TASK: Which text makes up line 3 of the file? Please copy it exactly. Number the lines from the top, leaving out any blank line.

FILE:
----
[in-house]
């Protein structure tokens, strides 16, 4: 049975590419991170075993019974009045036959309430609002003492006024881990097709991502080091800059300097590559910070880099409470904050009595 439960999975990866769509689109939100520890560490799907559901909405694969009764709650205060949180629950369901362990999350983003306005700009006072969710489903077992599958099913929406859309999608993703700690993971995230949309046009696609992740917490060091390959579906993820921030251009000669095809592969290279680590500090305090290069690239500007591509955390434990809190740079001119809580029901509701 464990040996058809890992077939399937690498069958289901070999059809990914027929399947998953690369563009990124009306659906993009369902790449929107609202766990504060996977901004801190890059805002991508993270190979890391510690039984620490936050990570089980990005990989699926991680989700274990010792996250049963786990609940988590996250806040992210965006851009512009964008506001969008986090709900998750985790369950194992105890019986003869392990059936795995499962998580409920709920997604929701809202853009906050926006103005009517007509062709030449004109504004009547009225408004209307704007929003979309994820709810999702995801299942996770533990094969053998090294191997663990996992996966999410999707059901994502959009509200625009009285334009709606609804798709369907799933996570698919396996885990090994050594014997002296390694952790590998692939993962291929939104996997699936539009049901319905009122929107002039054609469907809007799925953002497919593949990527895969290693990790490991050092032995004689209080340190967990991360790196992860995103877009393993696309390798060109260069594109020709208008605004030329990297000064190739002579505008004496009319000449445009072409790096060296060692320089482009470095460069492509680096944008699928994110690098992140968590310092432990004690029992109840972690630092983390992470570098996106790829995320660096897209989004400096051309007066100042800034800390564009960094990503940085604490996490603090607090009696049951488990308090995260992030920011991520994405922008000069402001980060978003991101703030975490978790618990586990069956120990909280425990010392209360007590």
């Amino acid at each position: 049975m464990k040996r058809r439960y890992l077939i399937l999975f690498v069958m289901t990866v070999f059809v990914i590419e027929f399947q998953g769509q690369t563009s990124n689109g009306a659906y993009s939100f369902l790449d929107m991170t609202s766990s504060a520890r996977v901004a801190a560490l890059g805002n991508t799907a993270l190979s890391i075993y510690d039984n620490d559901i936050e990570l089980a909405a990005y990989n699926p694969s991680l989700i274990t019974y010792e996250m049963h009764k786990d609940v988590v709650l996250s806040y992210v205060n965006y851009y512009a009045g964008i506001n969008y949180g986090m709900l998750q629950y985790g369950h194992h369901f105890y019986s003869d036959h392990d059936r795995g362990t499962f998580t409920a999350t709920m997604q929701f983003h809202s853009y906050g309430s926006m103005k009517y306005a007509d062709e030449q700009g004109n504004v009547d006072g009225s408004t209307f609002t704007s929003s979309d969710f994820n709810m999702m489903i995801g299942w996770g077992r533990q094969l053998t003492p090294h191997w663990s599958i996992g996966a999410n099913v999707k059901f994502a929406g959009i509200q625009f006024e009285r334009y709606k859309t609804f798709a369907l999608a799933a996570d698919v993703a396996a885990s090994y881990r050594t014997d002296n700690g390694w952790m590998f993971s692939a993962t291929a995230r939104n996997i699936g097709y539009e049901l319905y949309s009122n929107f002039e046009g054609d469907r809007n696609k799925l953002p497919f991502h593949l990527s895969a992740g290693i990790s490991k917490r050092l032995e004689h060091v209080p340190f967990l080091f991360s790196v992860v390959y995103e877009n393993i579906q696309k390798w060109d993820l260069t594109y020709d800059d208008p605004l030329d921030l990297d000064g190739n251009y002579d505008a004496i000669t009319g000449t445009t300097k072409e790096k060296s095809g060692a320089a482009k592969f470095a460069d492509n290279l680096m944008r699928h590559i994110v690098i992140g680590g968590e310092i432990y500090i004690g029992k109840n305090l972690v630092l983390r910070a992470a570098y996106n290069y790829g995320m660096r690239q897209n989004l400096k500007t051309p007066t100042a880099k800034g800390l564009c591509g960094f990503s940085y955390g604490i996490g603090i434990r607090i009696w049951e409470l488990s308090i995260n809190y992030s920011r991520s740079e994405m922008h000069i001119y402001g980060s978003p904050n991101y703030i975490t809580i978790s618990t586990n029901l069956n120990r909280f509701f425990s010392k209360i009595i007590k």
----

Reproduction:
């Amino acid at each position: 049975m464990k040996r058809r439960y890992l077939i399937l999975f690498v069958m289901t990866v070999f059809v990914i590419e027929f399947q998953g769509q690369t563009s990124n689109g009306a659906y993009s939100f369902l790449d929107m991170t609202s766990s504060a520890r996977v901004a801190a560490l890059g805002n991508t799907a993270l190979s890391i075993y510690d039984n620490d559901i936050e990570l089980a909405a990005y990989n699926p694969s991680l989700i274990t019974y010792e996250m049963h009764k786990d609940v988590v709650l996250s806040y992210v205060n965006y851009y512009a009045g964008i506001n969008y949180g986090m709900l998750q629950y985790g369950h194992h369901f105890y019986s003869d036959h392990d059936r795995g362990t499962f998580t409920a999350t709920m997604q929701f983003h809202s853009y906050g309430s926006m103005k009517y306005a007509d062709e030449q700009g004109n504004v009547d006072g009225s408004t209307f609002t704007s929003s979309d969710f994820n709810m999702m489903i995801g299942w996770g077992r533990q094969l053998t003492p090294h191997w663990s599958i996992g996966a999410n099913v999707k059901f994502a929406g959009i509200q625009f006024e009285r334009y709606k859309t609804f798709a369907l999608a799933a996570d698919v993703a396996a885990s090994y881990r050594t014997d002296n700690g390694w952790m590998f993971s692939a993962t291929a995230r939104n996997i699936g097709y539009e049901l319905y949309s009122n929107f002039e046009g054609d469907r809007n696609k799925l953002p497919f991502h593949l990527s895969a992740g290693i990790s490991k917490r050092l032995e004689h060091v209080p340190f967990l080091f991360s790196v992860v390959y995103e877009n393993i579906q696309k390798w060109d993820l260069t594109y020709d800059d208008p605004l030329d921030l990297d000064g190739n251009y002579d505008a004496i000669t009319g000449t445009t300097k072409e790096k060296s095809g060692a320089a482009k592969f470095a460069d492509n290279l680096m944008r699928h590559i994110v690098i992140g680590g968590e310092i432990y500090i004690g029992k109840n305090l972690v630092l983390r910070a992470a570098y996106n290069y790829g995320m660096r690239q897209n989004l400096k500007t051309p007066t100042a880099k800034g800390l564009c591509g960094f990503s940085y955390g604490i996490g603090i434990r607090i009696w049951e409470l488990s308090i995260n809190y992030s920011r991520s740079e994405m922008h000069i001119y402001g980060s978003p904050n991101y703030i975490t809580i978790s618990t586990n029901l069956n120990r909280f509701f425990s010392k209360i009595i007590k």